News Update

Former Trump official Kash Patel meets with January 6 committee

CNN spotted Patel on Thursday walk into a room with a team of lawyers carrying documents.
Patel was first subpoenaed by the committee in September and has been going back and forth with the panel over what day he would be coming in. Patel previously served as an aide to Republican Rep. Devin Nunes of California.
At the time of the subpoena, Patel said he was “disappointed, but not surprised” that the committee had subpoenaed him “before seeking (his) voluntary cooperation.”
“I will continue to tell the truth to the American people about the events of January 6th,” he wrote in a statement then.
CNN previously reported that the committee told Patel “there is substantial reason to believe” that he has important insight and information into how the Department of Defense and White House prepared for and responded to the attack at the US Capitol. The committee also said it wants to learn more about the direct communication Patel had with former Trump White House chief of staff Mark Meadows on the day of the insurrection.
Along with Patel, members of the committee are also meeting on Thursday with “Stop the Steal” rally organizer Ali Alexander.
Alexander’s group had a permit on January 6 to hold a rally on the North East side of the Capitol grounds, but contends he played no part in the violence that took place on January 6.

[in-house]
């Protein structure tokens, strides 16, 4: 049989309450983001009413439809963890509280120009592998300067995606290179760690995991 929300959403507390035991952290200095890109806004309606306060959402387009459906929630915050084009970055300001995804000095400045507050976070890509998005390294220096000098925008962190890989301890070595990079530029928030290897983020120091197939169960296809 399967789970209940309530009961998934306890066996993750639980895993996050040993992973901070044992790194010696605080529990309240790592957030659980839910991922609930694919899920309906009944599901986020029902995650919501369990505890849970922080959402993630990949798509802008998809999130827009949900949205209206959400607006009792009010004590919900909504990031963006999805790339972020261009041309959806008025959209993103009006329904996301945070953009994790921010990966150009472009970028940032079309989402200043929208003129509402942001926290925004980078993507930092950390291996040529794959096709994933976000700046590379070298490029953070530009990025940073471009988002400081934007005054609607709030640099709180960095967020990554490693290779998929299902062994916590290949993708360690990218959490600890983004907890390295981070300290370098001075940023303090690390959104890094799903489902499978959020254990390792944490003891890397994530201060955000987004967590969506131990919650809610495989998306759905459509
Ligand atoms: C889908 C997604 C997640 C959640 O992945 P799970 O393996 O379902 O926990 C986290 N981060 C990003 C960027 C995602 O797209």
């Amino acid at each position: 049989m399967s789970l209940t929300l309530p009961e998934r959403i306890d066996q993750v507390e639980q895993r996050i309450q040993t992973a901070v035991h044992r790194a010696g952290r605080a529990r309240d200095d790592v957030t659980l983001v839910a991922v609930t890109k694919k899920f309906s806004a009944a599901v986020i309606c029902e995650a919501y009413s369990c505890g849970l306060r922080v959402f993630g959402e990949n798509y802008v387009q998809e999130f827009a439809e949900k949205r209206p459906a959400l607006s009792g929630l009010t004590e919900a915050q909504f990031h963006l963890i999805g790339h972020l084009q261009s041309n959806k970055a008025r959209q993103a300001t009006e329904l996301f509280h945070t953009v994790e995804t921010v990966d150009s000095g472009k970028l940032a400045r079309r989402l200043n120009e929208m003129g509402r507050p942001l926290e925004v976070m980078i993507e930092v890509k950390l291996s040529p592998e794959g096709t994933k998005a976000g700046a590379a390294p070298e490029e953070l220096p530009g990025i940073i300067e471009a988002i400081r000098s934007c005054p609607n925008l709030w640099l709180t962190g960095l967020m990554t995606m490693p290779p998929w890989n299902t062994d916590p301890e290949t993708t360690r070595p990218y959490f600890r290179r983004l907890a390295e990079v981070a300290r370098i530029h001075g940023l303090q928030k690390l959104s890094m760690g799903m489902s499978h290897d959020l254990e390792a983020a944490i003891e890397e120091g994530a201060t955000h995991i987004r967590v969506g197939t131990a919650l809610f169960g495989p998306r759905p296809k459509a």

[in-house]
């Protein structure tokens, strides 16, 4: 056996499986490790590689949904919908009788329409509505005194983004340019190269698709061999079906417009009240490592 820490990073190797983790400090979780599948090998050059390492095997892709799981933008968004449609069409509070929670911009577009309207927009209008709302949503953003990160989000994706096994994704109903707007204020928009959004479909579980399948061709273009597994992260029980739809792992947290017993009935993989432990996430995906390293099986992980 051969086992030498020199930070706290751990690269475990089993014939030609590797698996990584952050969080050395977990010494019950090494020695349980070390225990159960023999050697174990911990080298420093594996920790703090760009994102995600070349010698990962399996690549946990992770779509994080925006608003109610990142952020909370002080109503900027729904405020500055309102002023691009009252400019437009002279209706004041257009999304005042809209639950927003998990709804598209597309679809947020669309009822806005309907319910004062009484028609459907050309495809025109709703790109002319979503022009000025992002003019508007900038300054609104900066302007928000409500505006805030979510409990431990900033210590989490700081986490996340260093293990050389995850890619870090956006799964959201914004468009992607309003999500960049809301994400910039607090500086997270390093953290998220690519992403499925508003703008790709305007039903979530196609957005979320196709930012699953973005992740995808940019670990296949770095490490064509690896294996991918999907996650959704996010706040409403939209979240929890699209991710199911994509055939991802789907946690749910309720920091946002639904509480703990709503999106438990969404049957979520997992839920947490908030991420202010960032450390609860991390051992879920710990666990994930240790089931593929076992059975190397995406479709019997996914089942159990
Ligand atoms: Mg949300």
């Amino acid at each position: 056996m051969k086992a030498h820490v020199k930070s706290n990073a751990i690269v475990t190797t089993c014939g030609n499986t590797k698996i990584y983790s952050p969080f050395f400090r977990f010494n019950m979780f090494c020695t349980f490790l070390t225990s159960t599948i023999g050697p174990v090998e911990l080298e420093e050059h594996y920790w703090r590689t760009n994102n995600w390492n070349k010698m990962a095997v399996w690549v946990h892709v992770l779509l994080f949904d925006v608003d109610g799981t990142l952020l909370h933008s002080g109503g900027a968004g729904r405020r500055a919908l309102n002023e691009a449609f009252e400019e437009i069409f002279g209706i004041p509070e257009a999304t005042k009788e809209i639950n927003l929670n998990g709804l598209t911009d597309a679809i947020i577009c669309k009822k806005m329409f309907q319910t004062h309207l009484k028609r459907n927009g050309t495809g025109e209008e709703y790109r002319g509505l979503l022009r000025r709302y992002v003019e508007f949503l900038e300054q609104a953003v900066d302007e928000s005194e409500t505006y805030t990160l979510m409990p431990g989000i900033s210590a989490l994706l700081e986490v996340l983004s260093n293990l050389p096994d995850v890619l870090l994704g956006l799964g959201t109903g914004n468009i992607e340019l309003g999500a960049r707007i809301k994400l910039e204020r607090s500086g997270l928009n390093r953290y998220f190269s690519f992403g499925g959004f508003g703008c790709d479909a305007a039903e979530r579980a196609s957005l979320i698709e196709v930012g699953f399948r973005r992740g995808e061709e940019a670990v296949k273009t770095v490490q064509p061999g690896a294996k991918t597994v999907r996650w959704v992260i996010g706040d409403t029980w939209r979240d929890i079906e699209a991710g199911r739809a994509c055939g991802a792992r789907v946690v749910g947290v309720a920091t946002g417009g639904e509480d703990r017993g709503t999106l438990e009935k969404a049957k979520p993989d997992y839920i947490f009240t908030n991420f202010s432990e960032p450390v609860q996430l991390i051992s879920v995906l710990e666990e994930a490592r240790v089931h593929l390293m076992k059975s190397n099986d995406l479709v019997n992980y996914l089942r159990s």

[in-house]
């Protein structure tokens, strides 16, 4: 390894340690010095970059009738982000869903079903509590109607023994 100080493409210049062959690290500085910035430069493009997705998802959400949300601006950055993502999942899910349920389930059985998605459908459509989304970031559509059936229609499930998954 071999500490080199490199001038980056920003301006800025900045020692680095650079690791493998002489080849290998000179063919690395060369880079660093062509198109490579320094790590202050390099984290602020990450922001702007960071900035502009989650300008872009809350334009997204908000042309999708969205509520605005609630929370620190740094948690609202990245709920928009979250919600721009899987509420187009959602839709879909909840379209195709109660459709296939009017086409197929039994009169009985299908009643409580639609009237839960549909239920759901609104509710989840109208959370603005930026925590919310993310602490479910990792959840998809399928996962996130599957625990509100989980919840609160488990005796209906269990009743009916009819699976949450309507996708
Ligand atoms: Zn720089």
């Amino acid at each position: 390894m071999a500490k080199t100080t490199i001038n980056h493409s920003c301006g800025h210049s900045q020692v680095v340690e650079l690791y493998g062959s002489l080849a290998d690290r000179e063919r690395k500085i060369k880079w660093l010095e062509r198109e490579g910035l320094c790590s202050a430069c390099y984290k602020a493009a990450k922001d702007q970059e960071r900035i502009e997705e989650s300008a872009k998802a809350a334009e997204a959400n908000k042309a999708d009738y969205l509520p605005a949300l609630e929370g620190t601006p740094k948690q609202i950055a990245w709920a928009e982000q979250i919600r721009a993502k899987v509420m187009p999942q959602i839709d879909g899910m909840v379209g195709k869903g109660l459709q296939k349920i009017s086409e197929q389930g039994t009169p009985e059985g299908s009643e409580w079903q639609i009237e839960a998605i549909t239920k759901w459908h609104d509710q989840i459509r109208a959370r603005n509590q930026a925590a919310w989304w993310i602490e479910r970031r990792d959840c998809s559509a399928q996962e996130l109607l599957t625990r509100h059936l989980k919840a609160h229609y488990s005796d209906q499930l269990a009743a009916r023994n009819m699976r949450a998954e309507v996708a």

He previously claimed that he worked closely with Republican congressmen in planning the rally at the Capitol on January 6. Alexander said on Periscope in December 2020 that he was in contact with Republican Reps. Paul Gosar of Arizona, Mo Brooks of Alabama and Andy Biggs of Arizona about the rally that preceded the riot.
On Thursday, Alexander denied that he worked with lawmakers to attack the Capitol.
His deposition comes as the committee is facing delay and stonewalling tactics from top Trump allies on multiple fronts. The panel will begin the process of holding Meadows in criminal contempt next week after Meadows reversed course and stopped cooperating with the committee, on top of Meadows filing a new lawsuit against the committee on Wednesday to block the subpoena against him.
Three of former President Donald Trump’s allies who the committee subpoenaed are stating that they will plead the Fifth Amendment and not cooperate. Though the committee has conducted over 250 interviews, many of their top profile targets have been granted postponements for their depositions as the parties involved work out the arrangements for their depositions.
This story has been updated with additional background Thursday.
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